Taxpayer support of refugees will expand if experimental program succeeds

Your tax dollars:

Salt Lake City, Utah is one of the US cities that has had problems with refugees in recent years.  You only need to use or search function for ‘Salt Lake City’ and you will see what I mean.   Now comes news that the volags (federal contractors that do most refugee resettlement in the US) operating in Utah will receive $2 million extra federal dollars to try to get the program under control.

The refugee resettlement program as it has been administered for some time only took care of refugees for about 6 months (time varied somewhat depending on how thorough the agency did its job).    The experimental program in Utah expands that time to 2 years.

The family[Somali family discussed in this article] benefitted from special long-term case management, which starting this month, all new refugees will receive. Thanks to federal dollars, Utah’s resettlement organizations were able to hire a large number of new staff, who will guide and supervise refugees during their first two years in America. The goal is to foster independence and ensure families aren’t overlooked.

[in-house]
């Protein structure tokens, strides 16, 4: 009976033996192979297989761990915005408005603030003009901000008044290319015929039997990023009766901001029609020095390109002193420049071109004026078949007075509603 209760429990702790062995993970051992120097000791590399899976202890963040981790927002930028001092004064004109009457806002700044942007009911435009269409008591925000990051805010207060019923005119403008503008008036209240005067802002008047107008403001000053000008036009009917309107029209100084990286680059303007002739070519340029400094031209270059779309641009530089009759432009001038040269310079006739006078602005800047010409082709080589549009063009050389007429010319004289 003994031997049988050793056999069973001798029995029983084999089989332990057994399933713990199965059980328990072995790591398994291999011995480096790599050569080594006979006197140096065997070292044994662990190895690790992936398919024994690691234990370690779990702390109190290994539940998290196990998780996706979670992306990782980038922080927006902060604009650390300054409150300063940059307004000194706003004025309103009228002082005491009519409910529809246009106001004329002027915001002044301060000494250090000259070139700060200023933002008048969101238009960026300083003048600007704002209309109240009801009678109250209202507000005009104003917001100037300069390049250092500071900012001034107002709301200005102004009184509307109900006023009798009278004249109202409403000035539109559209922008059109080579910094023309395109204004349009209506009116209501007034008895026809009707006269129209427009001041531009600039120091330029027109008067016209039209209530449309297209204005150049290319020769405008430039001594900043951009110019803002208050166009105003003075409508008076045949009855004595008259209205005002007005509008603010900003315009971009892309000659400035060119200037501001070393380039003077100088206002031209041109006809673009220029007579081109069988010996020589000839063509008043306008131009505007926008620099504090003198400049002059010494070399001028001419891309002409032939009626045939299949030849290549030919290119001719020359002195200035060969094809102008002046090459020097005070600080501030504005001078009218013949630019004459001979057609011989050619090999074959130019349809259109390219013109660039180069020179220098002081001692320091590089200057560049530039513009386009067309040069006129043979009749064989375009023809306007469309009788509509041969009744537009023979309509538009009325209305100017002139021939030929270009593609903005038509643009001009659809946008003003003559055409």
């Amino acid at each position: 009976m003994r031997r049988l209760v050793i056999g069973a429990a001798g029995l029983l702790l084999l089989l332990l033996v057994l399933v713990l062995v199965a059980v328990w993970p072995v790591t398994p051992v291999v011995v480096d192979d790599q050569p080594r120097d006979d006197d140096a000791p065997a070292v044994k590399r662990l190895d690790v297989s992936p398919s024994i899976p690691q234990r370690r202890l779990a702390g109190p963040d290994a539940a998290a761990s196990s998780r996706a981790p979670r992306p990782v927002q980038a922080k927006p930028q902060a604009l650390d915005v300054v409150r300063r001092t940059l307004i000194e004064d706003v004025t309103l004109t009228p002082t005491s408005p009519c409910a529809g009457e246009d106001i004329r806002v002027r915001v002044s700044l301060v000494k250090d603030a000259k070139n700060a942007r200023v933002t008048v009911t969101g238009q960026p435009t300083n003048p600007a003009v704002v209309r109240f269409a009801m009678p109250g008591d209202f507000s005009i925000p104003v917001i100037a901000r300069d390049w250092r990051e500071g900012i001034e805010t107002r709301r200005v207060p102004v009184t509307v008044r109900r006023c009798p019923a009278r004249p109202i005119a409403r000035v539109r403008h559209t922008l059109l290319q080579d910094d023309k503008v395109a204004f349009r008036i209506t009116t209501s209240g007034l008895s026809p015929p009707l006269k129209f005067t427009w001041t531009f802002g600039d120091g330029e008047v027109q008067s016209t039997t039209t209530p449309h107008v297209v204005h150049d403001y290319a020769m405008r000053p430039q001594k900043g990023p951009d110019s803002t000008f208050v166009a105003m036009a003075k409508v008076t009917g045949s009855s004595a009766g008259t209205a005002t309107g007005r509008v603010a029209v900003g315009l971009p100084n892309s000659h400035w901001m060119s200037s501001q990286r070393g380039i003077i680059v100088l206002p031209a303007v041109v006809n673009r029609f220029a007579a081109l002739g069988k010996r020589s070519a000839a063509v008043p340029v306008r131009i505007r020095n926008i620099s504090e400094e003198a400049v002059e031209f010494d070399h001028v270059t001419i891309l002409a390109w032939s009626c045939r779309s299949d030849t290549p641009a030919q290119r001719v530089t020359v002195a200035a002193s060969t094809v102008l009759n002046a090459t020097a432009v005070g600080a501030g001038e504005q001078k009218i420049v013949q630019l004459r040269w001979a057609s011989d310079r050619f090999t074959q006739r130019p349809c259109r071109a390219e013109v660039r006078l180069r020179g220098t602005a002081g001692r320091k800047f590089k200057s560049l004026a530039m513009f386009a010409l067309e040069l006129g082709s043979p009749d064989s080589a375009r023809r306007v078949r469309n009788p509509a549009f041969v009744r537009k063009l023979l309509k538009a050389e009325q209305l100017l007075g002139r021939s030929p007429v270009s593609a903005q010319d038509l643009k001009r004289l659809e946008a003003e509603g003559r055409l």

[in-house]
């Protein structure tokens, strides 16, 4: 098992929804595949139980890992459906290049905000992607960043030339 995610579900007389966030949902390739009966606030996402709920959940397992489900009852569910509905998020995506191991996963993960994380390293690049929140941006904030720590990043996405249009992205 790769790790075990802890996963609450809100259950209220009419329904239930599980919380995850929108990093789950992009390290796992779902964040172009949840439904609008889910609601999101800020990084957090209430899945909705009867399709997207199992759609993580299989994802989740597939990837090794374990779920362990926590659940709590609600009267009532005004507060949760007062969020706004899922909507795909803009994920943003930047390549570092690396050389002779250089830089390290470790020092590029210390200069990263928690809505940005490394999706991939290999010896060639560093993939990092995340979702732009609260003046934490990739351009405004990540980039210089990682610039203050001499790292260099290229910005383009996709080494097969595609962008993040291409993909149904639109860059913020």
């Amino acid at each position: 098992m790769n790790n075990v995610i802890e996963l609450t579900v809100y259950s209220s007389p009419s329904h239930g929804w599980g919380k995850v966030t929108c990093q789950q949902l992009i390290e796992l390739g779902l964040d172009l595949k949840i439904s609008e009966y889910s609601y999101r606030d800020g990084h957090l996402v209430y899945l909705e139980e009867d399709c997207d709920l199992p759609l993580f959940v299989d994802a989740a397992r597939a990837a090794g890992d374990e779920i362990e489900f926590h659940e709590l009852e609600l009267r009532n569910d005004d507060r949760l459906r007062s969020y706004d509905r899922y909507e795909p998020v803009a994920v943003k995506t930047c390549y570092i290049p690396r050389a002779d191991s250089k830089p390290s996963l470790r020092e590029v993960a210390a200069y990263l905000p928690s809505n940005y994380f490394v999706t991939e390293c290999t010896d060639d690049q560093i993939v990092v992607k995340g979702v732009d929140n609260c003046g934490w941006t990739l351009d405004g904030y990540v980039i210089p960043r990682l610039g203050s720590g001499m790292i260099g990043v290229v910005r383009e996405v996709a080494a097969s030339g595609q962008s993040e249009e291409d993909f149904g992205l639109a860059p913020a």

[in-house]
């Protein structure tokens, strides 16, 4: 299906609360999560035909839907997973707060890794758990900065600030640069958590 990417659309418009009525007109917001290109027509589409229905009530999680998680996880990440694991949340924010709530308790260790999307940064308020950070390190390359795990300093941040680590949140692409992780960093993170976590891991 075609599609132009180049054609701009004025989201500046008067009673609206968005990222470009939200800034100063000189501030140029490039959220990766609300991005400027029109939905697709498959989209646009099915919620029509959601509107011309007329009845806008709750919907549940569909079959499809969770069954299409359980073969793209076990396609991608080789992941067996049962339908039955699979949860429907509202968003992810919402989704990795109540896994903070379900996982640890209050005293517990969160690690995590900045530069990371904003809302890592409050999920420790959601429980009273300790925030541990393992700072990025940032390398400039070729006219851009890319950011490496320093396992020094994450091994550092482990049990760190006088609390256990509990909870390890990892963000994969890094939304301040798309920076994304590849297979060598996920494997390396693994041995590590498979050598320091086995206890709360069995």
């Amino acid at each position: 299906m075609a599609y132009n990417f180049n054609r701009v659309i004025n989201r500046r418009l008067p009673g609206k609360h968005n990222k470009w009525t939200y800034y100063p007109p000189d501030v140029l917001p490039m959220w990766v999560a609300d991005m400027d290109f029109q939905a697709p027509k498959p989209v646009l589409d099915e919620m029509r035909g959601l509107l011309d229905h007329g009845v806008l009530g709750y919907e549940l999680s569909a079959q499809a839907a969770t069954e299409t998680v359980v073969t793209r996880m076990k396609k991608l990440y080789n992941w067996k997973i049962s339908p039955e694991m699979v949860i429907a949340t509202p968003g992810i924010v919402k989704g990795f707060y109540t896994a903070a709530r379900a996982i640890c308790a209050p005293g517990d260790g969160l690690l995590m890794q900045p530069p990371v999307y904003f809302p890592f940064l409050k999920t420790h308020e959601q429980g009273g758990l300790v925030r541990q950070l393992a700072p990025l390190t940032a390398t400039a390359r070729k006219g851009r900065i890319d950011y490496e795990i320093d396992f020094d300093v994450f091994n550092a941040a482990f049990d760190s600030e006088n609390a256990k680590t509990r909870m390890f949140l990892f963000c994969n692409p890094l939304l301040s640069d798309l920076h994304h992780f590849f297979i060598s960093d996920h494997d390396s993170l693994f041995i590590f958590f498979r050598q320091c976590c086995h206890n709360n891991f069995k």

This is a massive shift in a system that critics say has previously left many refugees feeling abandoned and neglected. Minimal funding meant staffers were overwhelmed and unable to provide more than basic help.

All three groups [International Rescue Committee, Catholic Community Services and the Asian Association] have expanded staff thanks to about $2 million per year in federal welfare and social service dollars for the two-year experimental program.

It was only a matter of time before these federal contractors asked for and received more taxpayer money.   We have recommended that a greater effort should be made to find private charity to supplement the federal and state funds used for resettling refugees, but alas if the federal printing presses run for AIG of course they would be expected to run for the IRC.

Patrick Poulin (IRC), believes this is the direction refugee programs “need to go.”

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